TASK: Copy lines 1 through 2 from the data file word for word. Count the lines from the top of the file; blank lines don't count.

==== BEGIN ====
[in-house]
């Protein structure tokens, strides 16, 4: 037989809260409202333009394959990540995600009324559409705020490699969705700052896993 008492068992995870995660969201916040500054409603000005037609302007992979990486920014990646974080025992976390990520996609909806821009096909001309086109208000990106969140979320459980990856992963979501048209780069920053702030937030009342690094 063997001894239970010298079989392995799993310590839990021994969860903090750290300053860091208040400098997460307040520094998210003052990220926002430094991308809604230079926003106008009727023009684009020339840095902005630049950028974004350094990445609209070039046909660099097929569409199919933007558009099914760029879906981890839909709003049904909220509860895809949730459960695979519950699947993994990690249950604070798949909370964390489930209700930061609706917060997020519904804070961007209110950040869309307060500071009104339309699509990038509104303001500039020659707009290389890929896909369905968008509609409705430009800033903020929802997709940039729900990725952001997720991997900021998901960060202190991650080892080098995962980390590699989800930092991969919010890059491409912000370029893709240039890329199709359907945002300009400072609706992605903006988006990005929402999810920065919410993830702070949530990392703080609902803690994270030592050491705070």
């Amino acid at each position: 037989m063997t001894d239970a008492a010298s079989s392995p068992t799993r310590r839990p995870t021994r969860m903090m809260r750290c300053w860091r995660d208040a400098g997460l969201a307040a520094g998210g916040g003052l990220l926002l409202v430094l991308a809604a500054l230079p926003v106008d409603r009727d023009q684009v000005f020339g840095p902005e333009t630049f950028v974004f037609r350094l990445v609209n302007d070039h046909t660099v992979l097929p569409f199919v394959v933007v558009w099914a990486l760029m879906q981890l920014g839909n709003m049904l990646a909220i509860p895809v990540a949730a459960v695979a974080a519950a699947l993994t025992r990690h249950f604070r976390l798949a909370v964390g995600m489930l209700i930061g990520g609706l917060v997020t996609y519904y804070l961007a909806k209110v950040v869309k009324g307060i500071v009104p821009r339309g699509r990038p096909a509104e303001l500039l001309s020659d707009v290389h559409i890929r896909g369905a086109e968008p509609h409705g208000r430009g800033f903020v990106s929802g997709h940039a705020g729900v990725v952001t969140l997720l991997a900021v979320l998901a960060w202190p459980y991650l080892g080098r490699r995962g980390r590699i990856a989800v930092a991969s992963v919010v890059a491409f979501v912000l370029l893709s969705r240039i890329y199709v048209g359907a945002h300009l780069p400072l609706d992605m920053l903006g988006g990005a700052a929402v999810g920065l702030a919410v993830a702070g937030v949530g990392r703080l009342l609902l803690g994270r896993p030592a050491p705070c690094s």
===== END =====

[in-house]
């Protein structure tokens, strides 16, 4: 037989809260409202333009394959990540995600009324559409705020490699969705700052896993 008492068992995870995660969201916040500054409603000005037609302007992979990486920014990646974080025992976390990520996609909806821009096909001309086109208000990106969140979320459980990856992963979501048209780069920053702030937030009342690094 063997001894239970010298079989392995799993310590839990021994969860903090750290300053860091208040400098997460307040520094998210003052990220926002430094991308809604230079926003106008009727023009684009020339840095902005630049950028974004350094990445609209070039046909660099097929569409199919933007558009099914760029879906981890839909709003049904909220509860895809949730459960695979519950699947993994990690249950604070798949909370964390489930209700930061609706917060997020519904804070961007209110950040869309307060500071009104339309699509990038509104303001500039020659707009290389890929896909369905968008509609409705430009800033903020929802997709940039729900990725952001997720991997900021998901960060202190991650080892080098995962980390590699989800930092991969919010890059491409912000370029893709240039890329199709359907945002300009400072609706992605903006988006990005929402999810920065919410993830702070949530990392703080609902803690994270030592050491705070």